Anybody who has taken even a passing interest in the debate will know that what is the case is GERS apportions the two specific examples he quotes on a per capita basis. "International Affairs" is the other category allocated this way - if he'd read GERS he'd have probably thought to include that example too.
It's widely understood that while we're part of the UK we pay our population share of expenses like these that are "incurred on behalf of the UK as a whole". More importantly: when making the case for an independent Scotland these three figures are normally the first to be looked at precisely because we can see them clearly identified in GERS - that's why everybody (including the SNP with their White Paper and as we'll soon see with their Growth Commission) start with the GERS figures and then make assumptions about what would replace them if we were independent.
Richard says of all these figures "to base debate on them would be a serious mistake". That would only be true if you were to make the serious mistake of not understanding how the figures are compiled and what they tell us. In fact the data provides a perfect platform on which to base a debate about an independent Scotland's finances - that's why everybody from the SNP through to the IFS do precisely that.
Oh: and the three areas mentioned above? The only ones so crudely allocated and the one's always considered separately in debate? They represent less than 10% of Scotland's Total Managed Expenditure. In fact in 2015-16, fully 63% of TME was fully devolved expenditure; is Richard claiming Scottish Budget figures are arbitrary? Of the balance the biggest element is social protection, mainly pensions; maybe Richard doesn't believe that "London" is really paying these (hell I don't know - it's not easy trying to follow his thinking)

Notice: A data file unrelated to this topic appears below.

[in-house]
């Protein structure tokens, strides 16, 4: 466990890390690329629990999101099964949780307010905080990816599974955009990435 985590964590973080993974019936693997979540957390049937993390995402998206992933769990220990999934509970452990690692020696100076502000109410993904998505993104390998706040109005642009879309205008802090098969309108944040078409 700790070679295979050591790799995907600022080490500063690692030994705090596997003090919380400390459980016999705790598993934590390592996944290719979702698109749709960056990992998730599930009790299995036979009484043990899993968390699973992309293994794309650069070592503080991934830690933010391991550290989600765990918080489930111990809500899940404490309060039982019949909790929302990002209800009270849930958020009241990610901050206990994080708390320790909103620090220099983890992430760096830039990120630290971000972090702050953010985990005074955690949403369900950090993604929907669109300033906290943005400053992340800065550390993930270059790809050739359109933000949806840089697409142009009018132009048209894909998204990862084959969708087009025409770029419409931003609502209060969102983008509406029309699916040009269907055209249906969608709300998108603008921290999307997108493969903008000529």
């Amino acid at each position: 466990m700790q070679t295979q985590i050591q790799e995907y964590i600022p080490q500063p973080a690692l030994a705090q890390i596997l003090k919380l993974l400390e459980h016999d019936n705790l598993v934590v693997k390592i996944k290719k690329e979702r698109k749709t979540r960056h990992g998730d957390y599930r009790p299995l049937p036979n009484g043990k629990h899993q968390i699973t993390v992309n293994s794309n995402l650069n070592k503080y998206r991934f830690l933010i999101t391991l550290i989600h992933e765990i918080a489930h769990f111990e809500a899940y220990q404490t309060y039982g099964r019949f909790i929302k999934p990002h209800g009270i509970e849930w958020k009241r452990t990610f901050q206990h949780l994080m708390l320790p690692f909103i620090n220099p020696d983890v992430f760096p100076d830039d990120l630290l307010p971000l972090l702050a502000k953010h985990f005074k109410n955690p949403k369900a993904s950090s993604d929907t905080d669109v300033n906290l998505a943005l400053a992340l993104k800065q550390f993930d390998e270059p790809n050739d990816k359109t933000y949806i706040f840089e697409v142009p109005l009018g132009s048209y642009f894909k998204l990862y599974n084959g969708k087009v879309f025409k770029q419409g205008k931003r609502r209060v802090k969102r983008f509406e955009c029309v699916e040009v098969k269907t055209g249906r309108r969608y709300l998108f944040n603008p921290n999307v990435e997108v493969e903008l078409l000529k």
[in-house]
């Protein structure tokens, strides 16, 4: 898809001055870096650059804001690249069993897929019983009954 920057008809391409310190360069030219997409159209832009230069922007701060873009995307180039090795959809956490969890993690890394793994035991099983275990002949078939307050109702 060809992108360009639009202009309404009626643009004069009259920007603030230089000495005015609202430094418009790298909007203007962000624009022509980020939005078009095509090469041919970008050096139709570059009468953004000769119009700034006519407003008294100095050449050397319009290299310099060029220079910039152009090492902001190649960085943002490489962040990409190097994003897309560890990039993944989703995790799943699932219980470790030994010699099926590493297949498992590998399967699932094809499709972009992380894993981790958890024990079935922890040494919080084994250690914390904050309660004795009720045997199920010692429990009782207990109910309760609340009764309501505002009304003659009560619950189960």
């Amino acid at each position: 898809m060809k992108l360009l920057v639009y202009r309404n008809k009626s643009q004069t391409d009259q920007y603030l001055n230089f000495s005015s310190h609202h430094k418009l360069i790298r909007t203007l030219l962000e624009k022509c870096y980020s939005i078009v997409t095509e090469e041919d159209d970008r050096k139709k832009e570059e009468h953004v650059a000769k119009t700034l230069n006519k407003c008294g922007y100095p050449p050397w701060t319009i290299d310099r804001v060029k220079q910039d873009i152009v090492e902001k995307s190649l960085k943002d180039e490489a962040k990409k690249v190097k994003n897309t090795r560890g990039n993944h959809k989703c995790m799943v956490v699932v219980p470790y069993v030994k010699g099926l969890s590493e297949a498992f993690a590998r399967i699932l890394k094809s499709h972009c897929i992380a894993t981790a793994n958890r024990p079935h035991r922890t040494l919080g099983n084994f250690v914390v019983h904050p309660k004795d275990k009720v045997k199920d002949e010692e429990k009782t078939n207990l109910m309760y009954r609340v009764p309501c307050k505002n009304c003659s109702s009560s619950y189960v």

"Let’s be blunt: no one has a clue what crosses the borders from Scotland to England and Northern Ireland. These numbers are literally made up in that case."
So here we're moving away from GERS to something else Richard clearly hasn't looked at: Export Statistics Scotland (ESS). This is data compiled by the Scottish Government, primarily using the Global Connections Survey run by the Scottish Government. Yes it's an estimate - but one triangulated with other sources and which qualifies for designation as National Statistics (which as we hopefully now understand, really means something). I suppose at some level all numbers are "made up", but to suggest the extensive work carried out by the Scottish Government in this area amounts to "no one has a clue" is as witless as it is insulting to those involved.
"Westminster could pretty much manipulate this data at will."
An astonishing statement, and one that could only be made by somebody who has never communicated with those responsible for this report, namely the Scottish Government's Chief Statistician and Chief Economic Advisor. The idea that Westminster could have been consistently pulling the wool over the eyes of the Scottish Government when it comes to our national finances is not only ridiculous, it's deeply insulting to the professional integrity of the honest, hard-working civil servants involved.